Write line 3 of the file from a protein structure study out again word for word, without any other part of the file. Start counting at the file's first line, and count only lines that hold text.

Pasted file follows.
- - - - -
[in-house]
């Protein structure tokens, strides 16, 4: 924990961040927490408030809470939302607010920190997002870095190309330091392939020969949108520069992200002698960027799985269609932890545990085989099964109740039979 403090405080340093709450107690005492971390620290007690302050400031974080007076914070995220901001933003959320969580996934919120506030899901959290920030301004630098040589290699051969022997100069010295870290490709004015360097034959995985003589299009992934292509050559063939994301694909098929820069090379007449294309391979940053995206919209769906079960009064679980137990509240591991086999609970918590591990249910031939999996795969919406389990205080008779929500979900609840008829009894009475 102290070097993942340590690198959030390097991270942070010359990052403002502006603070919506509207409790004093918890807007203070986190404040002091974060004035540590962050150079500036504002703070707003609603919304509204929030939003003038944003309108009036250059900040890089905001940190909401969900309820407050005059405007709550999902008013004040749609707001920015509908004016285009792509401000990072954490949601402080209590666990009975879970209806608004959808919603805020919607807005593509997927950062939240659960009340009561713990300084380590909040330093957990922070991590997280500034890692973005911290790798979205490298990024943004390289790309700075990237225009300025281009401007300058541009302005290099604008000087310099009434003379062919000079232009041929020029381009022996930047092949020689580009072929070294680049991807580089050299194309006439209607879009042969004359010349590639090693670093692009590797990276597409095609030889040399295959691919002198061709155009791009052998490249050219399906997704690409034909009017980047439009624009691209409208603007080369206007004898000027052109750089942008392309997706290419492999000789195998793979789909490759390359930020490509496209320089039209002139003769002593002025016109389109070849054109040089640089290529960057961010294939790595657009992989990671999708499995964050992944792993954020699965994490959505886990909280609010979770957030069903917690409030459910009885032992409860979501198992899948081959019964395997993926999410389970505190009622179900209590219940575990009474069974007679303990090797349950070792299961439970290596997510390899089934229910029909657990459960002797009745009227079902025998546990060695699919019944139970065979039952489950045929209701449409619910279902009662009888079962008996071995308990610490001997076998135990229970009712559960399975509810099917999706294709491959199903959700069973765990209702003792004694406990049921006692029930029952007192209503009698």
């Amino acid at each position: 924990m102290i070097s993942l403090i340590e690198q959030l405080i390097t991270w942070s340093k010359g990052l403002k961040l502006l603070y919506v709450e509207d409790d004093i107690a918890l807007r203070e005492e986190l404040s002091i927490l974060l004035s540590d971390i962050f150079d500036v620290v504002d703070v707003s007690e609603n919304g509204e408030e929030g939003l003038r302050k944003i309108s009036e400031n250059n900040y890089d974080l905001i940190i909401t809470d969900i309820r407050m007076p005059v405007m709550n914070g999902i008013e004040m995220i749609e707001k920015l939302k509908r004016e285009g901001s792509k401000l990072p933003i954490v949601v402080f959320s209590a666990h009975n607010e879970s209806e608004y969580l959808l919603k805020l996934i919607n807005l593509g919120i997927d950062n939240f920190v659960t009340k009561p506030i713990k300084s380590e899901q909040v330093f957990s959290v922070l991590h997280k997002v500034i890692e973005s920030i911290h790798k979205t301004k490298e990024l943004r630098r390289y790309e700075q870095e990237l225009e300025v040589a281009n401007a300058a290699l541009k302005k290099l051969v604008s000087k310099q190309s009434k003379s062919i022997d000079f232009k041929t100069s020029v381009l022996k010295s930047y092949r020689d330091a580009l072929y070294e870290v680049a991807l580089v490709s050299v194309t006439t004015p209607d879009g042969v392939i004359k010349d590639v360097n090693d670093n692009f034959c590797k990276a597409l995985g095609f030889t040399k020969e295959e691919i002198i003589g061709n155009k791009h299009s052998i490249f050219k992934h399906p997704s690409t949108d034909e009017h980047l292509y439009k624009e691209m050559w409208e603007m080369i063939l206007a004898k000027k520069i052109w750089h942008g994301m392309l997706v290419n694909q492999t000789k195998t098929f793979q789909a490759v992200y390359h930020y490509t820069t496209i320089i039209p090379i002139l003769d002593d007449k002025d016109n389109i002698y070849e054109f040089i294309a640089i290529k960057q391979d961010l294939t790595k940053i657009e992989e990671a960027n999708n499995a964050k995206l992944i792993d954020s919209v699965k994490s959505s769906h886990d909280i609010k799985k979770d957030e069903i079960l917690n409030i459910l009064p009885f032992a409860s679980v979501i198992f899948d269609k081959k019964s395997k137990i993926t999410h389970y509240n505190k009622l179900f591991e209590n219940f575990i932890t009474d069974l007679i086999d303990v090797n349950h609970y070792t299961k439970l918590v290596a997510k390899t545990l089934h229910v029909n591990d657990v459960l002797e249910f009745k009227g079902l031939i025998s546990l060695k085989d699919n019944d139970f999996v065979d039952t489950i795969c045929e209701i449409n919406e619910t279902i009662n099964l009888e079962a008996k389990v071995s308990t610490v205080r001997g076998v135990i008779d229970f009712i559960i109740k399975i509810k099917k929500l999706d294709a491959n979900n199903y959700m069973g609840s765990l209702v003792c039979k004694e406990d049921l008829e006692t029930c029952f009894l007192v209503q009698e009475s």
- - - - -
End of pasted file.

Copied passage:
């Amino acid at each position: 924990m102290i070097s993942l403090i340590e690198q959030l405080i390097t991270w942070s340093k010359g990052l403002k961040l502006l603070y919506v709450e509207d409790d004093i107690a918890l807007r203070e005492e986190l404040s002091i927490l974060l004035s540590d971390i962050f150079d500036v620290v504002d703070v707003s007690e609603n919304g509204e408030e929030g939003l003038r302050k944003i309108s009036e400031n250059n900040y890089d974080l905001i940190i909401t809470d969900i309820r407050m007076p005059v405007m709550n914070g999902i008013e004040m995220i749609e707001k920015l939302k509908r004016e285009g901001s792509k401000l990072p933003i954490v949601v402080f959320s209590a666990h009975n607010e879970s209806e608004y969580l959808l919603k805020l996934i919607n807005l593509g919120i997927d950062n939240f920190v659960t009340k009561p506030i713990k300084s380590e899901q909040v330093f957990s959290v922070l991590h997280k997002v500034i890692e973005s920030i911290h790798k979205t301004k490298e990024l943004r630098r390289y790309e700075q870095e990237l225009e300025v040589a281009n401007a300058a290699l541009k302005k290099l051969v604008s000087k310099q190309s009434k003379s062919i022997d000079f232009k041929t100069s020029v381009l022996k010295s930047y092949r020689d330091a580009l072929y070294e870290v680049a991807l580089v490709s050299v194309t006439t004015p209607d879009g042969v392939i004359k010349d590639v360097n090693d670093n692009f034959c590797k990276a597409l995985g095609f030889t040399k020969e295959e691919i002198i003589g061709n155009k791009h299009s052998i490249f050219k992934h399906p997704s690409t949108d034909e009017h980047l292509y439009k624009e691209m050559w409208e603007m080369i063939l206007a004898k000027k520069i052109w750089h942008g994301m392309l997706v290419n694909q492999t000789k195998t098929f793979q789909a490759v992200y390359h930020y490509t820069t496209i320089i039209p090379i002139l003769d002593d007449k002025d016109n389109i002698y070849e054109f040089i294309a640089i290529k960057q391979d961010l294939t790595k940053i657009e992989e990671a960027n999708n499995a964050k995206l992944i792993d954020s919209v699965k994490s959505s769906h886990d909280i609010k799985k979770d957030e069903i079960l917690n409030i459910l009064p009885f032992a409860s679980v979501i198992f899948d269609k081959k019964s395997k137990i993926t999410h389970y509240n505190k009622l179900f591991e209590n219940f575990i932890t009474d069974l007679i086999d303990v090797n349950h609970y070792t299961k439970l918590v290596a997510k390899t545990l089934h229910v029909n591990d657990v459960l002797e249910f009745k009227g079902l031939i025998s546990l060695k085989d699919n019944d139970f999996v065979d039952t489950i795969c045929e209701i449409n919406e619910t279902i009662n099964l009888e079962a008996k389990v071995s308990t610490v205080r001997g076998v135990i008779d229970f009712i559960i109740k399975i509810k099917k929500l999706d294709a491959n979900n199903y959700m069973g609840s765990l209702v003792c039979k004694e406990d049921l008829e006692t029930c029952f009894l007192v209503q009698e009475s």